Corn harvest kicks off massive cob storage project
By Nicole Stricker, INL Communications & Governmental Affairs
The 2009 corn harvest may be over, but for biomass researchers at Idaho National Laboratory, the interesting part is just beginning. Corn cobs that once had limited uses are becoming a valuable precursor to renewable fuels, and INL researchers are helping develop the logistical know-how to get cobs from fields to the biorefinery.
|INL's cob storage study is one of several projects focused on the logistics of getting biofuel feedstocks from fields to biorefineries.|
In partnership with the Department of Energy’s Office of the Biomass Program (DOE-OBP)
, a consortium that includes several equipment manufacturers, farmers, ethanol producer POET
and INL have worked together to establish the largest corn cob storage study of its kind. Cobs collected during this season's harvest are being stored on Iowa and South Dakota farms and studied by INL researchers to develop recommended best practices for loose cob storage, cob baling and baled cob storage.
The findings will help POET, farmers, equipment manufacturers and others in the emerging corn cob biofuels industry understand how best to harvest and store the feedstock.
"It's extremely important," said POET Biomass Program Director Mike Roth. "We've done some smaller-scale trials. But being able to involve INL, we've been able to kick it up a notch to larger-scale studies and more advanced diagnostics and research tools."
POET was one of six biorefinery companies to receive DOE-OBP funding in 2007 to commercialize production of cellulosic ethanol, which is made from plant material other than grains. In April 2009, POET and INL began designing the construction of large-scale cob piles and cob bale stacks, which are now finished and mark the first major accomplishment of this collaboration.
POET is working with a number of farmers who may be supplying cobs to one of the nation’s first commercial-scale cellulosic biorefineries. The firm also is consulting with major agricultural equipment manufacturers eyeing the cob harvesting market. Better cob storage information could impact them all.
"INL has the technical and scientific resources to pull off this huge undertaking and important partnership with farmers and industry," said Kevin Kenney, who is leading INL's cob storage study.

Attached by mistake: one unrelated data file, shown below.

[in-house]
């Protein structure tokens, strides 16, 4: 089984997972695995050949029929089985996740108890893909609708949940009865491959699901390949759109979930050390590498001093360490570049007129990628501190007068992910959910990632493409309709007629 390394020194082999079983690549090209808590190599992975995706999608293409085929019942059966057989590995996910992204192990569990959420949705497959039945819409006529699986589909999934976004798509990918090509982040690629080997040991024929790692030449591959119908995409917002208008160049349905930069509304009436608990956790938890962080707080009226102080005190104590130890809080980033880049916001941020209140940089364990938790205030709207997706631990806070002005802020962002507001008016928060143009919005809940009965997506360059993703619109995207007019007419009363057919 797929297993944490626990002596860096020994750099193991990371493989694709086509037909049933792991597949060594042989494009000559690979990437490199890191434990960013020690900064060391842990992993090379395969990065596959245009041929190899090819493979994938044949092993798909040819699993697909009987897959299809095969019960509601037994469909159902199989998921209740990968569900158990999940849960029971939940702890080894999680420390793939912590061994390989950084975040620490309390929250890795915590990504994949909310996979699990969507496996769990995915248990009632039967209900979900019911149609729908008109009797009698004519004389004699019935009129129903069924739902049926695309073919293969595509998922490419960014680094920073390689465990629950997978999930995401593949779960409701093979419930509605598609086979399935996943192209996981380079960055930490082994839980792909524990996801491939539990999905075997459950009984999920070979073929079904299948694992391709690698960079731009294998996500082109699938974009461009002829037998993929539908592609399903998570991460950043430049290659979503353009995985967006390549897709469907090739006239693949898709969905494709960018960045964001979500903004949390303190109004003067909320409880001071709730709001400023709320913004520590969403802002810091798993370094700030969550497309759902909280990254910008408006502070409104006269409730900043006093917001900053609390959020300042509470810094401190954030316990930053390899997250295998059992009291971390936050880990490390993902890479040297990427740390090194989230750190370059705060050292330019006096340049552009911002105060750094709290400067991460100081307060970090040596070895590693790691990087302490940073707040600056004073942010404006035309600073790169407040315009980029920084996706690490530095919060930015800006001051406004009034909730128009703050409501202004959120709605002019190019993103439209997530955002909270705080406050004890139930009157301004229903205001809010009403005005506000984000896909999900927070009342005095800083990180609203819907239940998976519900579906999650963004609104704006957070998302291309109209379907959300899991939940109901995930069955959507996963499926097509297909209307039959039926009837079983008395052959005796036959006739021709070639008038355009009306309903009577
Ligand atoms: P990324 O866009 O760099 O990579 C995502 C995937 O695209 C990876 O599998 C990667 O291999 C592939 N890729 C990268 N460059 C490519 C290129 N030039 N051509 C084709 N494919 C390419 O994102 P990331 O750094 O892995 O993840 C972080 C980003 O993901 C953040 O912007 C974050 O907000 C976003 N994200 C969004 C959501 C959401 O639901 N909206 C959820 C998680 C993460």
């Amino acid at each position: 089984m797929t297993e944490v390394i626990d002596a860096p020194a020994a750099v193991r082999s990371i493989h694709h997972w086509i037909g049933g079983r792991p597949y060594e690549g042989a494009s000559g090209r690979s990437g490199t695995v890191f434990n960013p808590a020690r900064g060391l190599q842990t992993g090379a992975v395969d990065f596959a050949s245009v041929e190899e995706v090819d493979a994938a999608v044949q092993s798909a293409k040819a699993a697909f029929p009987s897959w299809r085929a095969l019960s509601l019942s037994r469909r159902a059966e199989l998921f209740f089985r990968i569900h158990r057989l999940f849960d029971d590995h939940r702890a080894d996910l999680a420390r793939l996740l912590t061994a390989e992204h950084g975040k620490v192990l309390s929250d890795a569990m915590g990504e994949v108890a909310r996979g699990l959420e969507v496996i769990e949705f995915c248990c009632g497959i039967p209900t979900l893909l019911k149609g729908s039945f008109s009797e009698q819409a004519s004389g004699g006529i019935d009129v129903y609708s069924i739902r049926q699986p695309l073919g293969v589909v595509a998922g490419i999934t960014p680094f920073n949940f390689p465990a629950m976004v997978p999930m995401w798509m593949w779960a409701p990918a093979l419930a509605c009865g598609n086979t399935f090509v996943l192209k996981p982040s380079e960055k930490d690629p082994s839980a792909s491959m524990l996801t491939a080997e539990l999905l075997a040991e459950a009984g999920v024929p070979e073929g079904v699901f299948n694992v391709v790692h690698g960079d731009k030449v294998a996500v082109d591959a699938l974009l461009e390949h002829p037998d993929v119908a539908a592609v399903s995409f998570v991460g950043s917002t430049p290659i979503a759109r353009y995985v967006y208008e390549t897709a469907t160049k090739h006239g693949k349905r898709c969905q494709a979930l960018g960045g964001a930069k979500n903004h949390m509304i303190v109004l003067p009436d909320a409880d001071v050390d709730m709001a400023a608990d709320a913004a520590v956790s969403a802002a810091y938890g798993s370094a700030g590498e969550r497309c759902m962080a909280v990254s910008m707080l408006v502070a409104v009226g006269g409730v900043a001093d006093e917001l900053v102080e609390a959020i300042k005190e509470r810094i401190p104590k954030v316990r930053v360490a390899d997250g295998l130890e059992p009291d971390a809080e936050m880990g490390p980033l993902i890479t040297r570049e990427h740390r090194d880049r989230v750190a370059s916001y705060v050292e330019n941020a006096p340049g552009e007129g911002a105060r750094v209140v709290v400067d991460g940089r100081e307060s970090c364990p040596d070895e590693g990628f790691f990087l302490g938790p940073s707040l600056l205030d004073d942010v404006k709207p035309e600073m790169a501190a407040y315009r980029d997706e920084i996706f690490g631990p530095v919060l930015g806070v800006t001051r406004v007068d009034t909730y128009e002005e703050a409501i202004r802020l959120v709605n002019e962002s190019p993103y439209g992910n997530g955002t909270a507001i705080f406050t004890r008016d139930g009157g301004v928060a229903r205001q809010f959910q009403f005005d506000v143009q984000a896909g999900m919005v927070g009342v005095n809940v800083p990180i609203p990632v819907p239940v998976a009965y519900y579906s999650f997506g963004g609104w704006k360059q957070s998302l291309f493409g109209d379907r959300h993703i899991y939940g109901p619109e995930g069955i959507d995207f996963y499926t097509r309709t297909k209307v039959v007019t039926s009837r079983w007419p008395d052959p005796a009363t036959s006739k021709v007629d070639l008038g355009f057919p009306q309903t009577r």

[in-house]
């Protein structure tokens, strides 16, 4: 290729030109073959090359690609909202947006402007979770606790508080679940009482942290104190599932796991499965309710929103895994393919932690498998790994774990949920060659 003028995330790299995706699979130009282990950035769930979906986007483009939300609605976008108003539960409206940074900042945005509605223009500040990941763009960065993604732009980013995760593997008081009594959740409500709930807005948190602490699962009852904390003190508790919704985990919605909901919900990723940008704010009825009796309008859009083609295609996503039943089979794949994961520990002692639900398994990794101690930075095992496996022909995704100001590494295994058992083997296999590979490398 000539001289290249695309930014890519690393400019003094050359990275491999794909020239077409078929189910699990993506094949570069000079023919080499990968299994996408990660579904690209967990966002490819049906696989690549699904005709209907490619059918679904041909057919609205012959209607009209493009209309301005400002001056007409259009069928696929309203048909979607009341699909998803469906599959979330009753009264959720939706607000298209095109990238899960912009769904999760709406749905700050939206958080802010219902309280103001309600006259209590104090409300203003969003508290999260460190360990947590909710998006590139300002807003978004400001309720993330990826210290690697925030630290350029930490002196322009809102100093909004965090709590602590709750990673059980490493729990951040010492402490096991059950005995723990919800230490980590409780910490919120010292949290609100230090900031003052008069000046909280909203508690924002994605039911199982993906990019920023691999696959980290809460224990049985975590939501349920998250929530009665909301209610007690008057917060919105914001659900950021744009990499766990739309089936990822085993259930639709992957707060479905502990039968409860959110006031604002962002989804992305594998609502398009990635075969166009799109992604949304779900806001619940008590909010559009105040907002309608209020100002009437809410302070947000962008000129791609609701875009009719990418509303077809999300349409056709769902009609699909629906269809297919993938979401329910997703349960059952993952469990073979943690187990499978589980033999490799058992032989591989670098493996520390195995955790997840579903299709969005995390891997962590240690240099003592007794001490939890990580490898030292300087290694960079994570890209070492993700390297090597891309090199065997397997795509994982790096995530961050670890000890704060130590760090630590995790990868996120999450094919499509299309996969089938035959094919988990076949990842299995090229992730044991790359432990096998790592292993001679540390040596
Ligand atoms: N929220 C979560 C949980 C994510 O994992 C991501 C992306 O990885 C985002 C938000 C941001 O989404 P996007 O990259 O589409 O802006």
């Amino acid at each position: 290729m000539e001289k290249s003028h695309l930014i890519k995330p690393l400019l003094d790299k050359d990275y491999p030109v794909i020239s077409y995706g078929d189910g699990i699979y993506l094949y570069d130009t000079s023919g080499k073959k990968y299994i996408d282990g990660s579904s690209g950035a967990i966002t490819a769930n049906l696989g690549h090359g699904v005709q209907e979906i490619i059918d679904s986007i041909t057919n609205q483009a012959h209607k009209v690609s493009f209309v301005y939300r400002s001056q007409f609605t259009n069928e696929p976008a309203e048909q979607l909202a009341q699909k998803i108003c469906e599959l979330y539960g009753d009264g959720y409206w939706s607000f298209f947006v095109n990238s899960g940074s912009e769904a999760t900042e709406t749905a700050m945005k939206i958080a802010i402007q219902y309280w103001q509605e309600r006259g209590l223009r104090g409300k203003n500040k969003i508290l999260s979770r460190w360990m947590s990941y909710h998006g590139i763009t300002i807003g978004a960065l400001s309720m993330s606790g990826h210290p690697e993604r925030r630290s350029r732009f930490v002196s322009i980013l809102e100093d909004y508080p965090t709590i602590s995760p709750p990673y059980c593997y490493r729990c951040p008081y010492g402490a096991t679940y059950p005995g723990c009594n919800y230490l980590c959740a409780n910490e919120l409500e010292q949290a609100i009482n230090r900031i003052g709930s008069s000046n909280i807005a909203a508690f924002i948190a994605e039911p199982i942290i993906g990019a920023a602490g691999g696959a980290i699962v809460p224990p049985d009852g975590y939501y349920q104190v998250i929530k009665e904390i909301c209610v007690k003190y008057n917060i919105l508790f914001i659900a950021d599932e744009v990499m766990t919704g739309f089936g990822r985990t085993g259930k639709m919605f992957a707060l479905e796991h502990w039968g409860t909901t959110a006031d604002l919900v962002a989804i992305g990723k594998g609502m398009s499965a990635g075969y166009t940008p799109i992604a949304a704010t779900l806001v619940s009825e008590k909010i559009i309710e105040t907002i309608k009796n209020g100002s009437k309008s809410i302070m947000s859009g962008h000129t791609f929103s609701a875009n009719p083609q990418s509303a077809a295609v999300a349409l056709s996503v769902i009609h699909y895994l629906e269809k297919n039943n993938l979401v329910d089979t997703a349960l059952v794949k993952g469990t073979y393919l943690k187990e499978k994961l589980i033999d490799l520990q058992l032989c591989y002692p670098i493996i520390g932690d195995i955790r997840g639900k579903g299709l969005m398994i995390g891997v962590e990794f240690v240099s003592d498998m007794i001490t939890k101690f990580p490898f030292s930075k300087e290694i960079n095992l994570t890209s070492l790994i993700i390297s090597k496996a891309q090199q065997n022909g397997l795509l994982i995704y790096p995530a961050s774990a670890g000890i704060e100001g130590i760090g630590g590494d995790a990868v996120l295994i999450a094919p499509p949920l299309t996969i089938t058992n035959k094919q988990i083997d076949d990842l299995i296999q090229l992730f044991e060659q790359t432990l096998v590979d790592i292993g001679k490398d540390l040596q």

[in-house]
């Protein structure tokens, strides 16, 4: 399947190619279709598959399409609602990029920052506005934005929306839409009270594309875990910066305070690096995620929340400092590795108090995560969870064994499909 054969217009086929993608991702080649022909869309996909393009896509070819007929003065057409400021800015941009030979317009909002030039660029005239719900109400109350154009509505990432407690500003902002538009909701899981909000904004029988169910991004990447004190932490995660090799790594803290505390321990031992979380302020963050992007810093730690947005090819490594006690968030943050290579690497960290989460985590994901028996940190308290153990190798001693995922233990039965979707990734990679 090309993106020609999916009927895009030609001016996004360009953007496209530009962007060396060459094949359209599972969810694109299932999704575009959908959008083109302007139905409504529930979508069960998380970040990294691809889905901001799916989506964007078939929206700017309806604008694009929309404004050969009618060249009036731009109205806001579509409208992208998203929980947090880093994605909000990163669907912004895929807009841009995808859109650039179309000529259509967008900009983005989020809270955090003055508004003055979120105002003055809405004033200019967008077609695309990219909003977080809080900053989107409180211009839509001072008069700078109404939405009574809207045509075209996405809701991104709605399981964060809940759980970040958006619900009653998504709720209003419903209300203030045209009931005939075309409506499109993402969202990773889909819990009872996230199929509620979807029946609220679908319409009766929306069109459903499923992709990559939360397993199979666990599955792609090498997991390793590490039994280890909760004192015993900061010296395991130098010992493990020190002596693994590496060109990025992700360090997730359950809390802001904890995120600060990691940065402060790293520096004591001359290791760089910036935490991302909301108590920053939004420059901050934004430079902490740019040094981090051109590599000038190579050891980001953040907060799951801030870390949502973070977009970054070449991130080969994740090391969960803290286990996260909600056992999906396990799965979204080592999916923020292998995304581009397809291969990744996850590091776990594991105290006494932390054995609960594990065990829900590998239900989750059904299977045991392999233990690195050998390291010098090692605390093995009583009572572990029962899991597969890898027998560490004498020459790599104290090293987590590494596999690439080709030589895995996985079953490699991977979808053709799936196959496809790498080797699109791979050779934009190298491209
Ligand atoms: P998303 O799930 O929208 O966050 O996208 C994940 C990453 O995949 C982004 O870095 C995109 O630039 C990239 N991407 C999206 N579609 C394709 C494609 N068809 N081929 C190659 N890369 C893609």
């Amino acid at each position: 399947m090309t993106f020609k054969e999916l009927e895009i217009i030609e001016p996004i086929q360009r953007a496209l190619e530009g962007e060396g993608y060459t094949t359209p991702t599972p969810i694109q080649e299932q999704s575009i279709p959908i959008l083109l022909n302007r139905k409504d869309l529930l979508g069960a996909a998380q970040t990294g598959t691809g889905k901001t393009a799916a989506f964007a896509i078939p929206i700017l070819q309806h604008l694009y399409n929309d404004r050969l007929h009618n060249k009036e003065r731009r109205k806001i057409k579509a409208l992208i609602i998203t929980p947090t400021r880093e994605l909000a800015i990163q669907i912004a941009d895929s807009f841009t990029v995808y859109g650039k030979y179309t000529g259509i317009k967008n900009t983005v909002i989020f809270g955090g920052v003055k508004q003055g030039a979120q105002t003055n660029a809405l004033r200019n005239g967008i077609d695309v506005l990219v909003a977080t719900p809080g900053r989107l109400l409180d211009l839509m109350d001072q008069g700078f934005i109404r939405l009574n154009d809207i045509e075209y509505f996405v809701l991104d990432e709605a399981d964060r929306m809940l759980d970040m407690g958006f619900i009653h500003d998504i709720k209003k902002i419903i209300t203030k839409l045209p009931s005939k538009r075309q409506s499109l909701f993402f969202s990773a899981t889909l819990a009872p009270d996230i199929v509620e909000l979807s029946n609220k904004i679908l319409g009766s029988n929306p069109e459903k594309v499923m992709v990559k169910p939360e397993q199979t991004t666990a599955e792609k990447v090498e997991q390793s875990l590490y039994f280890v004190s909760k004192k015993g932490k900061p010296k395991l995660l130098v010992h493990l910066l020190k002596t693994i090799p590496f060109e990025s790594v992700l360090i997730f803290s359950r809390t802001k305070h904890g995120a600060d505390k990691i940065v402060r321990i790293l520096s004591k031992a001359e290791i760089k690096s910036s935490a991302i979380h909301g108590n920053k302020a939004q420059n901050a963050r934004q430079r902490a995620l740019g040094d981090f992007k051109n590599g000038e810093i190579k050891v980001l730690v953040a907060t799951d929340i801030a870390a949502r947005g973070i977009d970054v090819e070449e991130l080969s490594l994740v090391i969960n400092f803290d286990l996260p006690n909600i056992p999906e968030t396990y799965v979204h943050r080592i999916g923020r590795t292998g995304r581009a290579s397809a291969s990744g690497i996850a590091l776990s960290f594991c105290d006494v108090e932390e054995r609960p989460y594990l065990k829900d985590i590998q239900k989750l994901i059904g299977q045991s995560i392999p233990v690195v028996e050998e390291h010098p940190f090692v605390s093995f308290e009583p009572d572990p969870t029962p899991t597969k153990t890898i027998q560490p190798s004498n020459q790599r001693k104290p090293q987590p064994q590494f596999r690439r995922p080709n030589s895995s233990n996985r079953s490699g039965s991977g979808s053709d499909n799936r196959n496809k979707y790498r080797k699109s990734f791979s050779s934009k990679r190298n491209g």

Corn cobs are a high-moisture feedstock, so best practice guidelines are necessary to inform farmers, guide equipment innovation and harvesting practices, and improve biofuel yield. Farmers, agricultural equipment companies and end-users who are converting the cobs to fuels are all interested in methods for more cost-effectively and efficiently harvesting and supplying corn cobs for a commercial biofuel industry.
The study includes roughly 2,400 tons of loose cobs harvested from around 3,500 acres of farmland in the Emmetsburg, Iowa, area and more than 800 direct-baled large square bales harvested from about 500 acres in the Hurley, S.D., area. Kenney and his team at INL will monitor temperature, moisture and compositional degradation within varied bales and piles to identify and develop practices most conducive to feedstock stability.
This year’s harvest, the first in the study, will provide the baseline data against which future findings will be compared. The current study will continue through September 2010 with a follow-up study planned for the 2010 harvest season.
Such a technically and logistically massive study would not be possible without the unique collaboration between DOE's national laboratories and private industry partners including POET, agricultural machinery manufacturers and local growers. The project illustrates the power of such collaborations to tackle ambitious and far-reaching research projects that can provide objective information critical to nascent industries.
Participants expect these findings to impact the many harvesting practices farmers and equipment manufacturers are considering.
"The information is going to help us better understand how we should approach this type of potential market," said John Posselius, innovation engineering director with agricultural equipment manufacturer CNH America, LLC. "The type of information they're getting on how corn bales heat up, compressibility … all those things will help us determine the appropriate equipment to make available to our customers."
Links and Multimedia
Watch more videos from POET's recent cob harvesting event.
Read more about corn cob harvesting from Farm Industry News.
Learn more about INL's bioenergy research.